EUREN Chronicle 3:
The EU and Russia in the Wider Middle East

by Sabine Fischer
July 2017

A regional crisis that affects both the EU and Russia

Permanent conflict in the Wider Middle East and implications for the region and beyond represent a key challenge in the relationship between the EU and Russia. If not intercepted by constructive action and cooperation between local as well as regional and international actors, these developments may degenerate into one of the major problem of the 21st century, due to the total lack of social and economic modernisation, rapid population growth, ecological problems caused by human action and climate change, lack of water, etc. Violent extremism and terrorism as well as mass migration should be seen as symptoms rather than root causes of the problems emanating from the region.

Both Russia and the EU are affected by and involved in the crises in the Wider Middle East. Yet they have been unable to develop meaningful cooperation because of diverging approaches towards the region, mutual mistrust and the overall negative climate in their bilateral relationship.

Russian participants repeatedly denounced as misconceptions Western perceptions of a Russian "master plan" in the Wider Middle East. They stressed that Russian policy was not aiming at creating a pro-Russian axis in the region and thereby strengthening Moscow's geopolitical position vis-à-vis the West/the US but was rather about protecting Russia's security interests by stabilising the region through military and political means. Some Russian participants pointed out that the EU did not have a significant role to play in these (military and political) stabilisation efforts. On the other hand, the EU could and should make a decisive contribution to the economic and socio-economic rehabilitation and stabilisation of the region. Some Russian speakers highlighted as a particularly grave concern the resonance of war and violent extremism in the Wider Middle East within Russia's Muslim communities in the North Caucasus, Bashkortostan and Tatarstan. They suggested that the EU's attitude and approach towards Muslim communities in its own territories was rather naïve and not based on much experience. Russia, on the other hand, was looking back at several centuries of co-existence with Muslim communities within her borders and, therefore, better acquainted with the realities and challenges of this situation.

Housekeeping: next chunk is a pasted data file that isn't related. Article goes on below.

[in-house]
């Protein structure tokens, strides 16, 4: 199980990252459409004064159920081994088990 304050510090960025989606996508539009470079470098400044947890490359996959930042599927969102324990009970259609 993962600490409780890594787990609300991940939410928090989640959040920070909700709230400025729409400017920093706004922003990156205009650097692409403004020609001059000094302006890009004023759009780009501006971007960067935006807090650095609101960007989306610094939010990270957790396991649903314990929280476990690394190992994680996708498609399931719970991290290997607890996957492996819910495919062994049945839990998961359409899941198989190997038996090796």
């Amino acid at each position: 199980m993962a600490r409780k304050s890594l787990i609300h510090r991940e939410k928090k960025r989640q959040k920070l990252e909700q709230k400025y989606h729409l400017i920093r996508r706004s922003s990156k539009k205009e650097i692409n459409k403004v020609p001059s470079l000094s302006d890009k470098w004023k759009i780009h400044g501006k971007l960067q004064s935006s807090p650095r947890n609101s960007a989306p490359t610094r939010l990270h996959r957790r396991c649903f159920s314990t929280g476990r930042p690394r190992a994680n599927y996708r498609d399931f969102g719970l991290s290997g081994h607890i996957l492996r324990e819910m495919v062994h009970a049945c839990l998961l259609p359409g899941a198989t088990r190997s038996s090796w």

EU participants agreed that EU member states have less experience with the integration of Muslim communities in their societies

EU participants agreed that EU member states have less experience with the integration of Muslim communities in their societies. However, they felt that their Russian counterparts' perspective was too focused on Muslim communities as a threat rather than a part of their own culture. They strongly criticised Russia's military actions in Syria as inhumane, which made cooperation with Russia, though necessary, a bitter pill to swallow. Otherwise many EU speakers stressed that the EU shared Russia's interest in stability, however with a much stronger focus on democratisation and economic development. One participant pointed out that from an EU perceptive it was crucial to create a regional security governance structure in which Iran and Saudi Arabia could co-exist. Such a structure would need to be built at the domestic as well as regional and international levels. Currently, however, destructive dynamics were fuelling dangerous zero-sum games at all levels. Unlike in Europe after World War II, no external force is pushing the countries and societies of the Wider Middle East towards constructive cooperation or integration. EU participants strongly emphasised the importance of the internal dimension of regional politics, and the special significance of societies and their involvement in stabilisation efforts.